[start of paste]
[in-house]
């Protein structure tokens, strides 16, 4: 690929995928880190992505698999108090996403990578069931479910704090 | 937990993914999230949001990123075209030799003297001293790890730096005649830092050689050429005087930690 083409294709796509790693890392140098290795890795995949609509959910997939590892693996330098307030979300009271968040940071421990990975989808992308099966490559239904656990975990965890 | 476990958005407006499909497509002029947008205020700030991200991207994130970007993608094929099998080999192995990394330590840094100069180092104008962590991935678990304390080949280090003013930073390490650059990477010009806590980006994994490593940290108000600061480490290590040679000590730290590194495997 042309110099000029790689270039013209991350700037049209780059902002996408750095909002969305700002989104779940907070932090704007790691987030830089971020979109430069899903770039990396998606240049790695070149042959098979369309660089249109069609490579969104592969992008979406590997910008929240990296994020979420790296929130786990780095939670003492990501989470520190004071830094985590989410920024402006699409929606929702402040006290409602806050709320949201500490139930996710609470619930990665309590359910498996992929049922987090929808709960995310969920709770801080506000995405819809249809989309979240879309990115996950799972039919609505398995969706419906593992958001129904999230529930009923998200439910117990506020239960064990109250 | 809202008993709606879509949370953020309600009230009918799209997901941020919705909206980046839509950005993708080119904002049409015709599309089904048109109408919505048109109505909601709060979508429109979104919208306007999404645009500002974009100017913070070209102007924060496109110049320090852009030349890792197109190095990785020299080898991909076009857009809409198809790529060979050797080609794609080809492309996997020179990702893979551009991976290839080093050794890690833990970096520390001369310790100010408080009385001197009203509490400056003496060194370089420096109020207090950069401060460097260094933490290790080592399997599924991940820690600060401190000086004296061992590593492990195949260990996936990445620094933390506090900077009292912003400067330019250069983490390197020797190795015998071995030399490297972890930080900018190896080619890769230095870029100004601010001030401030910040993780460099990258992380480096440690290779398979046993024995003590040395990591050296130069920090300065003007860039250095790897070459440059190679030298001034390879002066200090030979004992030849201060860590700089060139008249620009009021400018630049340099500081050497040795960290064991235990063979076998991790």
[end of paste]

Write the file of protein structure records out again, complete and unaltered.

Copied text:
[in-house]
């Protein structure tokens, strides 16, 4: 690929995928880190992505698999108090996403990578069931479910704090 | 937990993914999230949001990123075209030799003297001293790890730096005649830092050689050429005087930690 083409294709796509790693890392140098290795890795995949609509959910997939590892693996330098307030979300009271968040940071421990990975989808992308099966490559239904656990975990965890 | 476990958005407006499909497509002029947008205020700030991200991207994130970007993608094929099998080999192995990394330590840094100069180092104008962590991935678990304390080949280090003013930073390490650059990477010009806590980006994994490593940290108000600061480490290590040679000590730290590194495997 042309110099000029790689270039013209991350700037049209780059902002996408750095909002969305700002989104779940907070932090704007790691987030830089971020979109430069899903770039990396998606240049790695070149042959098979369309660089249109069609490579969104592969992008979406590997910008929240990296994020979420790296929130786990780095939670003492990501989470520190004071830094985590989410920024402006699409929606929702402040006290409602806050709320949201500490139930996710609470619930990665309590359910498996992929049922987090929808709960995310969920709770801080506000995405819809249809989309979240879309990115996950799972039919609505398995969706419906593992958001129904999230529930009923998200439910117990506020239960064990109250 | 809202008993709606879509949370953020309600009230009918799209997901941020919705909206980046839509950005993708080119904002049409015709599309089904048109109408919505048109109505909601709060979508429109979104919208306007999404645009500002974009100017913070070209102007924060496109110049320090852009030349890792197109190095990785020299080898991909076009857009809409198809790529060979050797080609794609080809492309996997020179990702893979551009991976290839080093050794890690833990970096520390001369310790100010408080009385001197009203509490400056003496060194370089420096109020207090950069401060460097260094933490290790080592399997599924991940820690600060401190000086004296061992590593492990195949260990996936990445620094933390506090900077009292912003400067330019250069983490390197020797190795015998071995030399490297972890930080900018190896080619890769230095870029100004601010001030401030910040993780460099990258992380480096440690290779398979046993024995003590040395990591050296130069920090300065003007860039250095790897070459440059190679030298001034390879002066200090030979004992030849201060860590700089060139008249620009009021400018630049340099500081050497040795960290064991235990063979076998991790």